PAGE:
Thursday, July 13, 2006

More on PASS for Windows Vista

Boston—Software as a service has taken on a new meaning for small business owners that touch, in any way, the payments industry.

Thanks to the combined forces of a software infrastructure from IP Commerce, the IP Payments Framework, and a consortium of payment processors, data aggregators and small business lenders—including the likes of Pay By Touch, Chase Bank of JP Morgan Chase & Co., PayPal and CIT Group—small businesses will be able to complete financial transactions from their desktops, as a service.

At the Microsoft Worldwide Partner Conference here, IP Commerce, in conjunction with Microsoft, announced July 12 its PASS (Payments as a Secure Service) capability, which will be available to small businesses through the next version of Windows Vista.

IP Commerce, based in Denver, is focused on delivering payments as a service to any application. Its software currently lives in two places: in browsers (in an online store's shopping cart, for example,) and in hardware at the point of sale.

At the same time, IP Commerce's payments platform is hosted by banks and other payment service providers, and by transaction network service providers for payments that handle about 12 billion transactions a year, according to Chip Kahn, founder and CEO of IP Commerce.

"We spent a lot of time creating a meta model to enable a single payment service class—for credit cards, business-to-consumer and business-to-business payment capabilities—made available through an SOA [service-oriented architecture]," Kahn said.

"Where we're focused now is in creating a critical mass around this service and providing more capabilities for the end user to access on-demand payment services, and access any payment service they'd like right off Vista," he said.

The way small businesses currently interface with credit card and financial services companies is through one-to-one integrations—either large-scale or through some sort of file transfer facilitated by EDI (electronic data interchange).

The goal of PASS is to allow ISVs, system integrators and VARS to create their own SOA-based financial management applications using the PASS infrastructure.

At the end of the day, the idea is to enable, for example, a supplier to get a purchase order invoice through to Wal-Mart and accept payment without having to do a proprietary integration, Kahn said.

Through the PASS Consortium, small businesses will be able to receive payments, process transactions, pay invoices and get other financial services—a goal that requires buy-in from a good portion of the companies that actually facilitate electronic payments, hence the Consortium.

PASS members read like a list of Who's Who in the financial services industry, including BankServ, which provides payment services—Fedwire, SWIFT and TurboSWIFT, ACH and Check 21—to banks, governments and businesses; Chase Paymentech, one of the country's largest financial transaction processors for businesses; CIT Group, a commercial and consumer finance company and major Small Business Administration lender; PayPal, which has an online payments system; and Pay by Touch Payment Solutions, a global leader in biometric authentication and payments software provider.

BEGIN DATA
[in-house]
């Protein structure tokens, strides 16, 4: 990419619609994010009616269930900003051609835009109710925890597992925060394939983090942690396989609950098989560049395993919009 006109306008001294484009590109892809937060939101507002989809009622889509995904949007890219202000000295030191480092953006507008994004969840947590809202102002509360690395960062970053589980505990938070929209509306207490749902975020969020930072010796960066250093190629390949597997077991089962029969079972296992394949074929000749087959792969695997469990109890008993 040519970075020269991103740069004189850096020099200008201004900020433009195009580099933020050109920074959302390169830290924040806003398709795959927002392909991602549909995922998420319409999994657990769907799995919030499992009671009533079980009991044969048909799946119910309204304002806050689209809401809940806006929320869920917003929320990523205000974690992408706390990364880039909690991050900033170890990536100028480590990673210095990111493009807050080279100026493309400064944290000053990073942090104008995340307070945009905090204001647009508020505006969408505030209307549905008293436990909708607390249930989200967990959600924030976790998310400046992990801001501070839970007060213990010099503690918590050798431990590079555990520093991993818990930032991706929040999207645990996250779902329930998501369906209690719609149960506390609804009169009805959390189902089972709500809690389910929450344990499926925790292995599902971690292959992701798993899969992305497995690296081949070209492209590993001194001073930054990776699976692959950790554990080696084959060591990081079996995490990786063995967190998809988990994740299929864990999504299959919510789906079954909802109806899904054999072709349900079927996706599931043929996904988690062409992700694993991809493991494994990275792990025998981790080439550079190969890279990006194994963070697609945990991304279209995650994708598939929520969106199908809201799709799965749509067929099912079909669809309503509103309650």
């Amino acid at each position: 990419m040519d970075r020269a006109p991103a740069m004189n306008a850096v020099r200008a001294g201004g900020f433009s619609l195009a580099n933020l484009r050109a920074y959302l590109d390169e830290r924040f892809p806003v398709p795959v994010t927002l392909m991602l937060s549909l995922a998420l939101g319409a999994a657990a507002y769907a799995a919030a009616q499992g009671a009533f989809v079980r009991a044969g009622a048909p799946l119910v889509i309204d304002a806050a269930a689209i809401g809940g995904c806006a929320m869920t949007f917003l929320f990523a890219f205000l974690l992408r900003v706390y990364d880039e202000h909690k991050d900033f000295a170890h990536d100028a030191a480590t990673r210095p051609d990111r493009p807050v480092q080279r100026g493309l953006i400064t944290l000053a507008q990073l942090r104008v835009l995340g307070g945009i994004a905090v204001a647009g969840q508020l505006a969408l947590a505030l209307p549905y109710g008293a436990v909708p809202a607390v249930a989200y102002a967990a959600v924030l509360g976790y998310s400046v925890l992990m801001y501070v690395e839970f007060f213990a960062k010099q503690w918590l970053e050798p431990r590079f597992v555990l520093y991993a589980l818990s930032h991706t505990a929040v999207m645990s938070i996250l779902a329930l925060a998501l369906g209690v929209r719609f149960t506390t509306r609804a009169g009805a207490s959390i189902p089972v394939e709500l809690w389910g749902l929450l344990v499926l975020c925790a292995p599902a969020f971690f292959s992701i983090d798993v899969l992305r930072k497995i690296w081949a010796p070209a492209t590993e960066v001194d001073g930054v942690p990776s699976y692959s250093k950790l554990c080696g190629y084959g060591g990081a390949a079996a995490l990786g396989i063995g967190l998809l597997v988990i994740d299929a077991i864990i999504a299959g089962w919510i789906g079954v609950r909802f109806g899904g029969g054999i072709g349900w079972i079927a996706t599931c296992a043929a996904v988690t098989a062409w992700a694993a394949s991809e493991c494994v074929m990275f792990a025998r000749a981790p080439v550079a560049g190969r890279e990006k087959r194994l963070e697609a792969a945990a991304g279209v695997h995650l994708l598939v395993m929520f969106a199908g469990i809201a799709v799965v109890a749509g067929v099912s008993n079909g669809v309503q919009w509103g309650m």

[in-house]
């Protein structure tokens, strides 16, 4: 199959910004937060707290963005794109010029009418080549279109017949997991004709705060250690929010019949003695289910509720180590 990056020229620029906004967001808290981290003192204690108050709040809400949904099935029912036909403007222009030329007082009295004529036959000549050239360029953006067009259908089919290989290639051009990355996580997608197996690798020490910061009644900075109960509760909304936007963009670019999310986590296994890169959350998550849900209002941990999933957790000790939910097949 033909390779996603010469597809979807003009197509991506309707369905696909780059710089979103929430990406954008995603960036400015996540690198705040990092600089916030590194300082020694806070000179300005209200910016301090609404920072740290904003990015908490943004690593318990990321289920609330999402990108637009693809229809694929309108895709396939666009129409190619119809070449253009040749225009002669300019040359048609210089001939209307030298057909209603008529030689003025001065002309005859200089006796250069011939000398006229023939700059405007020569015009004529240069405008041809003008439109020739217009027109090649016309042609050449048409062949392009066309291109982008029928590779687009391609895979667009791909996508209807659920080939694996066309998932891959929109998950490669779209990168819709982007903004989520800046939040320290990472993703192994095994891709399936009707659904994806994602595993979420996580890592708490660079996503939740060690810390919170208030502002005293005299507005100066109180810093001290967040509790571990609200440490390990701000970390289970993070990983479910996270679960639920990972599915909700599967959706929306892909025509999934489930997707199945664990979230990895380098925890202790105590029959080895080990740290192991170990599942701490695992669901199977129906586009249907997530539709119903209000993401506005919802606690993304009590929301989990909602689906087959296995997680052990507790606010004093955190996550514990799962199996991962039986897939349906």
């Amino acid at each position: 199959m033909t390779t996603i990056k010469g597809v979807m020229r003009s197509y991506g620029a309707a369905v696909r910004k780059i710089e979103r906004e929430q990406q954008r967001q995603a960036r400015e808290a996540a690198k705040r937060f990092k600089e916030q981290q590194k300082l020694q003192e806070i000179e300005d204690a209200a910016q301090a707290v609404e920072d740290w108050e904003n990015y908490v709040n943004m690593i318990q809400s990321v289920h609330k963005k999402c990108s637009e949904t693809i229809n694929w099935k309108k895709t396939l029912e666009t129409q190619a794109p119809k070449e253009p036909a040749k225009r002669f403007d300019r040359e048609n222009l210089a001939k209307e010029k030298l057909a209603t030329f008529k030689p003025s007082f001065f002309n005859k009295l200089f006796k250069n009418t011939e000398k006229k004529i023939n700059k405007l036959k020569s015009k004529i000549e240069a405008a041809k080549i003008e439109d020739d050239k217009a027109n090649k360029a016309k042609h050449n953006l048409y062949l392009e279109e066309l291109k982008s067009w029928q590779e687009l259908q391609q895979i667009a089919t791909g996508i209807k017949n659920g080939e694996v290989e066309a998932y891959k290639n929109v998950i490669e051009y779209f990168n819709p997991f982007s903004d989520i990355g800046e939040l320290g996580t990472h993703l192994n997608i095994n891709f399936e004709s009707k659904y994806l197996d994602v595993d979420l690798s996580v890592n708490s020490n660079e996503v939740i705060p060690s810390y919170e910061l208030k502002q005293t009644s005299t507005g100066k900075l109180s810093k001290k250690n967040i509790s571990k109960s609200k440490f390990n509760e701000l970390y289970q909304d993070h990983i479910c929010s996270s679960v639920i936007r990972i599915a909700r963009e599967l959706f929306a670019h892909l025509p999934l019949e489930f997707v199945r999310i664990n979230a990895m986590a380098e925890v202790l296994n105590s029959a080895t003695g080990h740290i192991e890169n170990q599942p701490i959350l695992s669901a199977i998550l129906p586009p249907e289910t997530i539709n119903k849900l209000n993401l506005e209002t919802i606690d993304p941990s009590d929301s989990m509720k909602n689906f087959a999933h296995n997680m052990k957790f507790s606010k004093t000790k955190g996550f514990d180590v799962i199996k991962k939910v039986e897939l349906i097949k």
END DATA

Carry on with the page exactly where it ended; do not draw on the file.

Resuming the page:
"Data aggregators have to be part of the Consortium," Kahn said. "We have eight principal members, including the largest EDI VAN [value-added network], the largest bank and the largest biometrics provider. It really plays through the whole day in the life for a small business, and it's an open platform."

Another part of the goal is to provide payments to small businesses where they live—their PCs. But the consortium's work comes with a caveat related to the Windows Vista release. Expected early in 2007, Vista is probably one of the most delayed releases in Microsoft's history. It has been scheduled and rescheduled for public availability, with one issue after another delaying its official launch.

Kahn said he doesn't see this as a problem for PASS. "We've been working with Vista since January," he said. "Beta 2 has been complete. Certainly for anybody who is looking to build solutions against Vista, if they think they can wait they're making a mistake. It's pretty close. We don't believe there's going to be much, if any, delay past January."

Business users will need to have an investment in Microsoft to utilize the PASS system; at minimum they need to upgrade to Vista and to have QuickBooks or Microsoft Dynamics implemented (the latter being a much more significant undertaking).

"That's where we see the whole role of SIs and their value-add," Kahn said, adding that Microsoft is tapping the 7,000 partners in attendance at the Worldwide Partner Council to expand the PASS framework.

The PASS services are expected to be fully implemented by the time Vista launches early in 2007